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0

Data Insertion It's actually that easy, please follow the following procedures using wp_insert_post(): (Please note that, I assumed you've already registered a Custom Post Type called cars to store car information) <?php //checking whether the form is submitted and the nonce is verified if( isset( $_POST['x_submit'] ) && isset( ...


0

There is no post_name argument for WP_Query, if you're querying by slug, it's just name. Without that argument, your query just gets the latest post back.


7

First of all you really shouldn't be using query_posts(). Read this excellent explanation why. Then this is a perfect use case for transients. You just get the post once and then cache it for 24 hours using the Transients API. if ( false === ( $quotes = get_transient( 'random_quote' ) ) ) { // It wasn't there, so regenerate the data and save the ...


1

I wouldn't say it's not "normal", but it's above typical. The common minimum of queries would go like: main query (set of posts) functionality (menus, widgets, etc) data (terms and such) On a WP test data that would make something under 50 queries on home page. With object cache it will fall under 10 on repeat visits. Without knowing your set up — yes, ...


0

Maybe you can try with get_posts() and foreach loop for the second query instead of WP_Query and then you will have something like this: <?php $secondary_query = get_posts('category_name=students'); foreach($secondary_query as $secondary_post): echo "<li>" . get_the_title($secondary_post->ID) . "</li>"; endforeach; ?> With above ...


0

Use meta_query argument in the array. $custom_post_type = 'event'; $args = array( 'post_type' => $custom_post_type, 'post_status' => 'publish', 'meta_key' => 'event_date_and_time', 'orderby' => 'meta_value_num', 'order' => 'ASC', 'posts_per_page' => -1 'meta_query' => array( array( 'key' ...


0

You can use meta_query, if you date information is saved in custom field. Like this: $args = array( 'post_type' => $custom_post_type, 'posts_per_page' => -1, 'meta_query' => array( array( 'key' => 'event_date_and_time', 'value' => current_time('Ymd'), 'compare' => '>=' ) ...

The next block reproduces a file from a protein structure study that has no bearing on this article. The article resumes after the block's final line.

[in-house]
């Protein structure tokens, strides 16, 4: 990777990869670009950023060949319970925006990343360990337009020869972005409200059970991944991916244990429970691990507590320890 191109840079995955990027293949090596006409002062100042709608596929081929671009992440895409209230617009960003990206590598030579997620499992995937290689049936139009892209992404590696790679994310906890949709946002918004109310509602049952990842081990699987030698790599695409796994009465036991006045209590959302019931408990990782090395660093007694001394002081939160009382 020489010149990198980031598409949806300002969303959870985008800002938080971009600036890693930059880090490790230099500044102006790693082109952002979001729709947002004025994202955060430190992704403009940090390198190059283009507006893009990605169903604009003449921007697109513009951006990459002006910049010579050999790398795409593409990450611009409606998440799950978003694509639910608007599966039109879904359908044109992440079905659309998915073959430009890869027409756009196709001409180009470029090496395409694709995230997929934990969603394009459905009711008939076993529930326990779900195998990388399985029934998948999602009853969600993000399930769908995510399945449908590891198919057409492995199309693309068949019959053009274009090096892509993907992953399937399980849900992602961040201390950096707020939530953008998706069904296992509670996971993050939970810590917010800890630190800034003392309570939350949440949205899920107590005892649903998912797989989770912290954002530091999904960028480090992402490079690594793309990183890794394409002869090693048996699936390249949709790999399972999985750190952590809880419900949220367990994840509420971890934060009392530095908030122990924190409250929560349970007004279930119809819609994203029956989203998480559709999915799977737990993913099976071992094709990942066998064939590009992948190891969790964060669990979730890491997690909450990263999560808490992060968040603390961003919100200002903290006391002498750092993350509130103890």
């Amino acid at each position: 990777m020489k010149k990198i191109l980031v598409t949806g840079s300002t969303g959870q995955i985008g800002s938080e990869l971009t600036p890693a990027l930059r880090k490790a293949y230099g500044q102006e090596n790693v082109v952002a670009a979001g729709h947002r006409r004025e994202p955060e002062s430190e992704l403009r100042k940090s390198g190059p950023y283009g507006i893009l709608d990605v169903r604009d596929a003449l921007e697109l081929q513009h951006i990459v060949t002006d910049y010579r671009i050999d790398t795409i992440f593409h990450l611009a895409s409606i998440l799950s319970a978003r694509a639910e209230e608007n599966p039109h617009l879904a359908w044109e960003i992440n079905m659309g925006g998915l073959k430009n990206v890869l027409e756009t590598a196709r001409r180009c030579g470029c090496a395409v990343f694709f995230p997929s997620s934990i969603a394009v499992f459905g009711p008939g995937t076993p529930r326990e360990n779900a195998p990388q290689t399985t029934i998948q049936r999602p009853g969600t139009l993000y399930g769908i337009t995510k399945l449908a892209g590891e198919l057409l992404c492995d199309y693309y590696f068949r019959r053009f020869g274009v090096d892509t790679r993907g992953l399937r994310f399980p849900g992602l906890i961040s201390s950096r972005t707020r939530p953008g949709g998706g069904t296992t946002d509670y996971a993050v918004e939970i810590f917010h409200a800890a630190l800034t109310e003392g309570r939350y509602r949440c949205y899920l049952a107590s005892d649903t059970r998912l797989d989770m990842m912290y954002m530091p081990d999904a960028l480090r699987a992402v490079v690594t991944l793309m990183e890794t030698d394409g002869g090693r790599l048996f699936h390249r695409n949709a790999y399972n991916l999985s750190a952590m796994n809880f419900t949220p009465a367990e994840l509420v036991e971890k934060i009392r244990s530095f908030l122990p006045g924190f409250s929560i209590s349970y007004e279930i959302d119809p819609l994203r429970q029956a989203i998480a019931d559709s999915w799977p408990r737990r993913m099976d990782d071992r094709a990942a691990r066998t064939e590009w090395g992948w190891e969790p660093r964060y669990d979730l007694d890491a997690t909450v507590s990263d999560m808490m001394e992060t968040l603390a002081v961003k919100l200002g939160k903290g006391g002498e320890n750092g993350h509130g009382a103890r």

0

As David pointed out, wpdb::query() does not allow multiple calls. So yes, it is because of having the "SET @newnum = 0;" before your actual query. This kind of query is simply not possible as the backend prevents that in order to protect against SQL injection attacks. Besides of that, the technique I described in my blog serves a different use case which ...


0

you must implement logic for edge cases, you could get the posts and check when was the last time their rate meta was updated! depending on that you decide if you can display or not the post on your search result


1

Strictly regarding your question: get_object_taxonomies( 'user' ); since user is the $object_type that it is used when the author registers the taxonomy.


-1

What about this ? $query_withMeta_search = new WP_Query( array( "post_type" => "product", "s" => $search_query, "meta_query" => array( "key" => "_sku", "value" => $search_query, "compare" => "LIKE" ) ) );


0

I found solution. Grouping duplicated posts by ID. Just add this code to select query: GROUP BY wp_posts.ID Whole code (maybe it will help someone - not many examples of working pagination with select query around the internet :)): <?php global $wpdb; $date = date("Y-m-d"); $querystr = " SELECT * FROM wp_posts JOIN wp_ftcalendar_events ON ...


0

Working code: <?php global $wpdb; $date = date("Y-m-d"); $querystr = " SELECT * FROM wp_posts JOIN wp_ftcalendar_events ON wp_posts.ID = wp_ftcalendar_events.post_parent WHERE wp_posts.post_status = 'publish' AND wp_posts.post_type = 'post' AND wp_ftcalendar_events.start_datetime >= '$date' ORDER BY wp_ftcalendar_events.start_datetime ASC "; ...


1

First of all you are trying to combine both of the tables by post_parent. $wpdb->posts.post_parent = $wpdb->ftcalendar_events.post_parent I guess data in the ftcalendar_events has children of posts table, try $wpdb->posts.ID = $wpdb->ftcalendar_events.post_parent Also you can try joining tables: SELECT * FROM $wpdb->posts JOIN ...


0

I solved it: Just in case anybody ever has any trouble querying a post with the same term of a Taxonomy in another Post Type. I'll post my answer below because I finally solved it on my own. <?php $terms = get_the_terms( $post->ID, 'supplier-tax'); foreach ( $terms as $term ) { $termID[] = $term->term_id; } $the_query = new WP_Query( array( ...


0

Make sure that the value portion of the data parameter's column=>value pairs must be scalar. If you pass an array (or object) as a value to be inserted you will generate a warning similar to mysql_real_escape_string() expects parameter 1 to be string, array given on line 880 in file /var/www/html/wp-includes/wp-db.php". Rather then above your code is ...



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